* Co says this would help facilitate its asset sale process
* Motion seeking extension comes before court on April 13
TORONTO, April 12 (Reuters) - Sino-Forest Corp has asked a Canadian court to extend a recently granted creditor protection order until July 9, arguing this would create certainty for potential buyers considering a bid for its forestry assets in China.
The Ontario Superior Court last month granted the embattled company creditor protection under Canada’s Companies’ Creditors Arrangement Act until April 29. Sino, which has been accused of fraudulently exaggerating the size of its forestry assets, says the allegations against it have paralyzed its business.
Sino-Forest’s Toronto-listed shares tumbled last June after short-seller Carson Block and his firm Muddy Waters accused it of swindling investors. Sino is now battling multiple lawsuits, on top of investigations from regulators and law enforcement authorities.
The company’s stock, which has been halted by regulators for months, is now being delisted by the Toronto Stock Exchange in the wake of the bankruptcy protection proceedings.
As part of a move to extract value for creditors, Sino plans to raise cash by selling its largely Chinese forestry assets. In a filing made to the court on Thursday, Sino said it has started the process of putting its assets up for sale.
The extension of the stay period to July 9, is necessary in order to provide stability to Sino-Forest’s business while it works through the sale process, the company said. The court is scheduled to hear the company’s motion seeking an extension of the stay order on Friday, April 13.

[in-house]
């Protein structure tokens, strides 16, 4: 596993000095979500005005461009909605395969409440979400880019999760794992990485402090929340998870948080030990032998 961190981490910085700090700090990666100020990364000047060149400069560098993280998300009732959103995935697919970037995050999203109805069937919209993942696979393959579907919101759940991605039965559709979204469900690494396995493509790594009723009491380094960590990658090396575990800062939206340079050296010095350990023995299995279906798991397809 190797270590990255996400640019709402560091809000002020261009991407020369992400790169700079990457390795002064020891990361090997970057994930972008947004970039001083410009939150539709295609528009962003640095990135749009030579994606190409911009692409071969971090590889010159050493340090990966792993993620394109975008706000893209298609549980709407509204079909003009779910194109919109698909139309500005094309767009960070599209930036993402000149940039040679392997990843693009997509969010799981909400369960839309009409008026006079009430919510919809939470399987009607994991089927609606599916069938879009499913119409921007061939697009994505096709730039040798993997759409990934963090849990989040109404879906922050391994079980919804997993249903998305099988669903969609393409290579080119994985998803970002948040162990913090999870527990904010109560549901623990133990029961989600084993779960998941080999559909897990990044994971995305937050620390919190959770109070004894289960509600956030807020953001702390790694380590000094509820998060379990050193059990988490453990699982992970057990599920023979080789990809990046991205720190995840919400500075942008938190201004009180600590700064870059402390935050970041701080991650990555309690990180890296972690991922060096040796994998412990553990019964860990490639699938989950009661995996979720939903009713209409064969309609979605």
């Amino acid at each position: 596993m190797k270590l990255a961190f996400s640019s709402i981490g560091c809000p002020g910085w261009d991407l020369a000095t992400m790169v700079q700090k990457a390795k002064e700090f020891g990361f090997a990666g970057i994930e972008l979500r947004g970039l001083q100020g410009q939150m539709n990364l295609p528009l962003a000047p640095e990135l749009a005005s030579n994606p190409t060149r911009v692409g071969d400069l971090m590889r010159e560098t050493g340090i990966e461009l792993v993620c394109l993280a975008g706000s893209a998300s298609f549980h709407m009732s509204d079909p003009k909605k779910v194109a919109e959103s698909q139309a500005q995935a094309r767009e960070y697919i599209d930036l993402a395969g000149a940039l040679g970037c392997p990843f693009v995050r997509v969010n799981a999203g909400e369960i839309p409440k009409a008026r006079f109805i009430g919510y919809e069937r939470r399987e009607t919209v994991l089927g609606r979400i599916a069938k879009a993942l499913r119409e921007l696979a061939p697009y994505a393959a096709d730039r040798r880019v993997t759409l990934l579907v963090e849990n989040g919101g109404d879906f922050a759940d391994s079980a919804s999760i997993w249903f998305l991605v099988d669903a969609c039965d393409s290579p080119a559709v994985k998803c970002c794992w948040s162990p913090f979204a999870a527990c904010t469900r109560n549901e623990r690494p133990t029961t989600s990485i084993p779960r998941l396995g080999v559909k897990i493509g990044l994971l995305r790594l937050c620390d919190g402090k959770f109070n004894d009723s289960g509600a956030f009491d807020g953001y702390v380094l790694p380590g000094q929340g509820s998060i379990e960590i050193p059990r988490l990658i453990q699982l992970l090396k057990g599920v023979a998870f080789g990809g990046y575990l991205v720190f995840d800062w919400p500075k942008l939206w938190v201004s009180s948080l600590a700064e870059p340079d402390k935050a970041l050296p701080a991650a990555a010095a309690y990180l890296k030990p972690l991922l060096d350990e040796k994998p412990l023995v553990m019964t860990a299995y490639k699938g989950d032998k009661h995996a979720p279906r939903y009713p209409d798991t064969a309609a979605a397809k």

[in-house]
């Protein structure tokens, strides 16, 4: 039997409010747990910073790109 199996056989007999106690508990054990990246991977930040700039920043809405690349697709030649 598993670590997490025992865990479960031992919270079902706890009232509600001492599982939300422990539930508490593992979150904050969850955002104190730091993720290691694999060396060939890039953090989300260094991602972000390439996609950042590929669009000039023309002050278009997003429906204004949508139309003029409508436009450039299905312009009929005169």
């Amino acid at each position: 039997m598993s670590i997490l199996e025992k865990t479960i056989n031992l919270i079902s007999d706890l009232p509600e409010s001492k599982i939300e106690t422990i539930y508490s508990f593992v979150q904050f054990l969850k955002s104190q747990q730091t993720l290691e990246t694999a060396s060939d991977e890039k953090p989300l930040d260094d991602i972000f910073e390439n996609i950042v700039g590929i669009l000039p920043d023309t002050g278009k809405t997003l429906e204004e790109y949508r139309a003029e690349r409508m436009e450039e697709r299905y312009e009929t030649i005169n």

Sino-Forest’s Chief Executive Judson Martin told the court that the company’s stakeholders and business partners in China have taken a favorable view of its restructuring plan.
“Sino Forest’s employees appear to have embraced this restructuring as a solution that will provide a future for Sino-Forest companies,” said Martin in an affidavit, adding that no loans have been called by any of the company’s Chinese lenders.
Sino-Forest said the extension of the stay order would help facilitate the initial phase of the sale process, which involves the solicitation of non-binding letters of intent from potential bidders. The initial phase of the sale process is expected to be completed by June 28.
Martin has said it is critical for the company to conclude its restructuring plan by the end of the third quarter, as the company’s business is seasonal and vast majority of its dealings typically occur in the third- and fourth-quarter
“Stakeholders will therefore be prejudiced if Sino-Forest cannot complete a restructuring by the end of the third quarter, or soon thereafter, as the business will continue to be frozen through the critical fourth quarter,” he said.